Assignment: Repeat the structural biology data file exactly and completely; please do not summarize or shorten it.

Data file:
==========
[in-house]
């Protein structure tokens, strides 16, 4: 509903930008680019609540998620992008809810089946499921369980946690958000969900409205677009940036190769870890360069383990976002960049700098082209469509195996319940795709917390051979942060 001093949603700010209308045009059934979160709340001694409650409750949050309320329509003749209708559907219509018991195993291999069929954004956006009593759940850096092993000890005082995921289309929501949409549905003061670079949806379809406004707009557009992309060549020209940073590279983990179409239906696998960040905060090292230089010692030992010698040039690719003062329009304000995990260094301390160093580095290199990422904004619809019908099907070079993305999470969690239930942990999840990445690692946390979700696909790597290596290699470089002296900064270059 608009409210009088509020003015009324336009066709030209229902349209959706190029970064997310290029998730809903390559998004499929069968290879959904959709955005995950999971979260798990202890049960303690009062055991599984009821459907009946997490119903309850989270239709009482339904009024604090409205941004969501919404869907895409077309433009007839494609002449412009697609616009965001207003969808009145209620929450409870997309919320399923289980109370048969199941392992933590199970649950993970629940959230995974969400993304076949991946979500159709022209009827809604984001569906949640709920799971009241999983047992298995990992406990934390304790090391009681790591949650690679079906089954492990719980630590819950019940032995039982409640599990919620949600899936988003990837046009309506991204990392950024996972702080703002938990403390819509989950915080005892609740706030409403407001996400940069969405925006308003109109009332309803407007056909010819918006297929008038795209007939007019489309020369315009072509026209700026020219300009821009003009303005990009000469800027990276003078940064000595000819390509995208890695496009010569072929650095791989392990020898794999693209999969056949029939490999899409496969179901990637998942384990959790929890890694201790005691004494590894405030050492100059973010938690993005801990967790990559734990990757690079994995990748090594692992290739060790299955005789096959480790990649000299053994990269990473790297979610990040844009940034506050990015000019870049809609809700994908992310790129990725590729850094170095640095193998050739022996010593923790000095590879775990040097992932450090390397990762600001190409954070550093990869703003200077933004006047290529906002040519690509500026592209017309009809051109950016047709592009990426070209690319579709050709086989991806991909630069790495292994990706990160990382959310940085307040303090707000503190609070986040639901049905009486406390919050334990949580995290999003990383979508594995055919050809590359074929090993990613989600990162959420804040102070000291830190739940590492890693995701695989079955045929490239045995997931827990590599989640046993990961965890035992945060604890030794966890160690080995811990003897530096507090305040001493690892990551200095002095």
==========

[in-house]
């Protein structure tokens, strides 16, 4: 509903930008680019609540998620992008809810089946499921369980946690958000969900409205677009940036190769870890360069383990976002960049700098082209469509195996319940795709917390051979942060 001093949603700010209308045009059934979160709340001694409650409750949050309320329509003749209708559907219509018991195993291999069929954004956006009593759940850096092993000890005082995921289309929501949409549905003061670079949806379809406004707009557009992309060549020209940073590279983990179409239906696998960040905060090292230089010692030992010698040039690719003062329009304000995990260094301390160093580095290199990422904004619809019908099907070079993305999470969690239930942990999840990445690692946390979700696909790597290596290699470089002296900064270059 608009409210009088509020003015009324336009066709030209229902349209959706190029970064997310290029998730809903390559998004499929069968290879959904959709955005995950999971979260798990202890049960303690009062055991599984009821459907009946997490119903309850989270239709009482339904009024604090409205941004969501919404869907895409077309433009007839494609002449412009697609616009965001207003969808009145209620929450409870997309919320399923289980109370048969199941392992933590199970649950993970629940959230995974969400993304076949991946979500159709022209009827809604984001569906949640709920799971009241999983047992298995990992406990934390304790090391009681790591949650690679079906089954492990719980630590819950019940032995039982409640599990919620949600899936988003990837046009309506991204990392950024996972702080703002938990403390819509989950915080005892609740706030409403407001996400940069969405925006308003109109009332309803407007056909010819918006297929008038795209007939007019489309020369315009072509026209700026020219300009821009003009303005990009000469800027990276003078940064000595000819390509995208890695496009010569072929650095791989392990020898794999693209999969056949029939490999899409496969179901990637998942384990959790929890890694201790005691004494590894405030050492100059973010938690993005801990967790990559734990990757690079994995990748090594692992290739060790299955005789096959480790990649000299053994990269990473790297979610990040844009940034506050990015000019870049809609809700994908992310790129990725590729850094170095640095193998050739022996010593923790000095590879775990040097992932450090390397990762600001190409954070550093990869703003200077933004006047290529906002040519690509500026592209017309009809051109950016047709592009990426070209690319579709050709086989991806991909630069790495292994990706990160990382959310940085307040303090707000503190609070986040639901049905009486406390919050334990949580995290999003990383979508594995055919050809590359074929090993990613989600990162959420804040102070000291830190739940590492890693995701695989079955045929490239045995997931827990590599989640046993990961965890035992945060604890030794966890160690080995811990003897530096507090305040001493690892990551200095002095």